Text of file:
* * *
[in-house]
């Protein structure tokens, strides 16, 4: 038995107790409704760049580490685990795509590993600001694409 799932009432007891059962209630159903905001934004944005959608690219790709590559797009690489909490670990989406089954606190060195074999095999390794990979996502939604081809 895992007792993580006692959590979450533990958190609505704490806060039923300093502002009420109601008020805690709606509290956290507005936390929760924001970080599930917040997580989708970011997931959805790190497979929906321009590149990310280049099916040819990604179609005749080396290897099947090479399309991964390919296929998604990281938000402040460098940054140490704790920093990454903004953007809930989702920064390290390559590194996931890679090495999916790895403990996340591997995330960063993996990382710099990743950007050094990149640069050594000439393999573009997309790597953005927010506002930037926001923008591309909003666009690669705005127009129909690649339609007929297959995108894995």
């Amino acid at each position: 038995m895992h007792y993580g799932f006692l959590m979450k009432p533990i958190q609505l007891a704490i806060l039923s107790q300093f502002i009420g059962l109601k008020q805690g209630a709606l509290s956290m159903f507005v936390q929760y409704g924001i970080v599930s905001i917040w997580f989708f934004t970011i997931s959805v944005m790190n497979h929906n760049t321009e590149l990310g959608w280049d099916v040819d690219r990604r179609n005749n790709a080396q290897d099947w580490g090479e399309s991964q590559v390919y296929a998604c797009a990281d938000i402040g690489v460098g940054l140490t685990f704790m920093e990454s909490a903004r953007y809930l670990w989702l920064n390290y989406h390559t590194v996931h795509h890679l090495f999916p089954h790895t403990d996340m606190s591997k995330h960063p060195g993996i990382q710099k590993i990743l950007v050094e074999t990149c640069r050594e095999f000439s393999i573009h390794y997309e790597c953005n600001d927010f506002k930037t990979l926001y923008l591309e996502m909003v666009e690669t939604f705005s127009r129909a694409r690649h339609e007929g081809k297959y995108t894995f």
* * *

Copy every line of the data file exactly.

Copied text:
[in-house]
């Protein structure tokens, strides 16, 4: 038995107790409704760049580490685990795509590993600001694409 799932009432007891059962209630159903905001934004944005959608690219790709590559797009690489909490670990989406089954606190060195074999095999390794990979996502939604081809 895992007792993580006692959590979450533990958190609505704490806060039923300093502002009420109601008020805690709606509290956290507005936390929760924001970080599930917040997580989708970011997931959805790190497979929906321009590149990310280049099916040819990604179609005749080396290897099947090479399309991964390919296929998604990281938000402040460098940054140490704790920093990454903004953007809930989702920064390290390559590194996931890679090495999916790895403990996340591997995330960063993996990382710099990743950007050094990149640069050594000439393999573009997309790597953005927010506002930037926001923008591309909003666009690669705005127009129909690649339609007929297959995108894995």
């Amino acid at each position: 038995m895992h007792y993580g799932f006692l959590m979450k009432p533990i958190q609505l007891a704490i806060l039923s107790q300093f502002i009420g059962l109601k008020q805690g209630a709606l509290s956290m159903f507005v936390q929760y409704g924001i970080v599930s905001i917040w997580f989708f934004t970011i997931s959805v944005m790190n497979h929906n760049t321009e590149l990310g959608w280049d099916v040819d690219r990604r179609n005749n790709a080396q290897d099947w580490g090479e399309s991964q590559v390919y296929a998604c797009a990281d938000i402040g690489v460098g940054l140490t685990f704790m920093e990454s909490a903004r953007y809930l670990w989702l920064n390290y989406h390559t590194v996931h795509h890679l090495f999916p089954h790895t403990d996340m606190s591997k995330h960063p060195g993996i990382q710099k590993i990743l950007v050094e074999t990149c640069r050594e095999f000439s393999i573009h390794y997309e790597c953005n600001d927010f506002k930037t990979l926001y923008l591309e996502m909003v666009e690669t939604f705005s127009r129909a694409r690649h339609e007929g081809k297959y995108t894995f």